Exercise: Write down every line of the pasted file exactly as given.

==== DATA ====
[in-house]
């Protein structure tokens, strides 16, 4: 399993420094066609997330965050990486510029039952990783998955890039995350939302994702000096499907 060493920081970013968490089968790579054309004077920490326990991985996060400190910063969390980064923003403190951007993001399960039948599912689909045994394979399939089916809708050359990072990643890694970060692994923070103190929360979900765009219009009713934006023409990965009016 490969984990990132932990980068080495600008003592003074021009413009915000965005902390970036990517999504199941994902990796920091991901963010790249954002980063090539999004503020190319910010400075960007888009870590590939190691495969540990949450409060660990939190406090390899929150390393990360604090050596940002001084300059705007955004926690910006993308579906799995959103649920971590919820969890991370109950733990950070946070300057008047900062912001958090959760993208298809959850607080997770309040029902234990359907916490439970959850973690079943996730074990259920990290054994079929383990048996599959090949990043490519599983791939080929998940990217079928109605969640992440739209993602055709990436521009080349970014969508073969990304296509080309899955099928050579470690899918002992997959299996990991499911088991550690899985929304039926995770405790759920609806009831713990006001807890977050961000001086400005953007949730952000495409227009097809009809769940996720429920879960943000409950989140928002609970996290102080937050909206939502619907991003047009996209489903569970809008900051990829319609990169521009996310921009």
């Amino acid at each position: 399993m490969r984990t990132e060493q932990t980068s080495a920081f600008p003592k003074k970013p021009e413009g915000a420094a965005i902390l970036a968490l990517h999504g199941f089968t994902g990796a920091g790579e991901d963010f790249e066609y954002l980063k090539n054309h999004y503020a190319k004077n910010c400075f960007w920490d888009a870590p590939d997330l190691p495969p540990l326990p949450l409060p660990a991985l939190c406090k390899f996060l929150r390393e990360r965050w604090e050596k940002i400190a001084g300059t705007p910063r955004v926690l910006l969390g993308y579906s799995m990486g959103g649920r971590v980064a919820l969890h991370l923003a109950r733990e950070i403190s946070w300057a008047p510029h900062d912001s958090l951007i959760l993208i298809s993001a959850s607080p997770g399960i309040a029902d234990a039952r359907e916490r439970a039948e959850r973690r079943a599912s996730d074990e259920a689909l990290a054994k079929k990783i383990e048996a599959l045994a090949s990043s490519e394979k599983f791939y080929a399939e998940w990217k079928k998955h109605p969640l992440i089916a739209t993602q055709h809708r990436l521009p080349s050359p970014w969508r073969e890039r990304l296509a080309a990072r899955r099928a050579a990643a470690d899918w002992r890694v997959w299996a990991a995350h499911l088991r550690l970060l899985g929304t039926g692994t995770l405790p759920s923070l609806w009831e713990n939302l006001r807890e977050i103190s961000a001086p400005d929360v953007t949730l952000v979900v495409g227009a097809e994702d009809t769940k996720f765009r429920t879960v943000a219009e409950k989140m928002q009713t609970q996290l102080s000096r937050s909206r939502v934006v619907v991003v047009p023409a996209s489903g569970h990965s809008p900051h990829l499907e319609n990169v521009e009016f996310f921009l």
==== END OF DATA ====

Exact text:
[in-house]
């Protein structure tokens, strides 16, 4: 399993420094066609997330965050990486510029039952990783998955890039995350939302994702000096499907 060493920081970013968490089968790579054309004077920490326990991985996060400190910063969390980064923003403190951007993001399960039948599912689909045994394979399939089916809708050359990072990643890694970060692994923070103190929360979900765009219009009713934006023409990965009016 490969984990990132932990980068080495600008003592003074021009413009915000965005902390970036990517999504199941994902990796920091991901963010790249954002980063090539999004503020190319910010400075960007888009870590590939190691495969540990949450409060660990939190406090390899929150390393990360604090050596940002001084300059705007955004926690910006993308579906799995959103649920971590919820969890991370109950733990950070946070300057008047900062912001958090959760993208298809959850607080997770309040029902234990359907916490439970959850973690079943996730074990259920990290054994079929383990048996599959090949990043490519599983791939080929998940990217079928109605969640992440739209993602055709990436521009080349970014969508073969990304296509080309899955099928050579470690899918002992997959299996990991499911088991550690899985929304039926995770405790759920609806009831713990006001807890977050961000001086400005953007949730952000495409227009097809009809769940996720429920879960943000409950989140928002609970996290102080937050909206939502619907991003047009996209489903569970809008900051990829319609990169521009996310921009």
């Amino acid at each position: 399993m490969r984990t990132e060493q932990t980068s080495a920081f600008p003592k003074k970013p021009e413009g915000a420094a965005i902390l970036a968490l990517h999504g199941f089968t994902g990796a920091g790579e991901d963010f790249e066609y954002l980063k090539n054309h999004y503020a190319k004077n910010c400075f960007w920490d888009a870590p590939d997330l190691p495969p540990l326990p949450l409060p660990a991985l939190c406090k390899f996060l929150r390393e990360r965050w604090e050596k940002i400190a001084g300059t705007p910063r955004v926690l910006l969390g993308y579906s799995m990486g959103g649920r971590v980064a919820l969890h991370l923003a109950r733990e950070i403190s946070w300057a008047p510029h900062d912001s958090l951007i959760l993208i298809s993001a959850s607080p997770g399960i309040a029902d234990a039952r359907e916490r439970a039948e959850r973690r079943a599912s996730d074990e259920a689909l990290a054994k079929k990783i383990e048996a599959l045994a090949s990043s490519e394979k599983f791939y080929a399939e998940w990217k079928k998955h109605p969640l992440i089916a739209t993602q055709h809708r990436l521009p080349s050359p970014w969508r073969e890039r990304l296509a080309a990072r899955r099928a050579a990643a470690d899918w002992r890694v997959w299996a990991a995350h499911l088991r550690l970060l899985g929304t039926g692994t995770l405790p759920s923070l609806w009831e713990n939302l006001r807890e977050i103190s961000a001086p400005d929360v953007t949730l952000v979900v495409g227009a097809e994702d009809t769940k996720f765009r429920t879960v943000a219009e409950k989140m928002q009713t609970q996290l102080s000096r937050s909206r939502v934006v619907v991003v047009p023409a996209s489903g569970h990965s809008p900051h990829l499907e319609n990169v521009e009016f996310f921009l």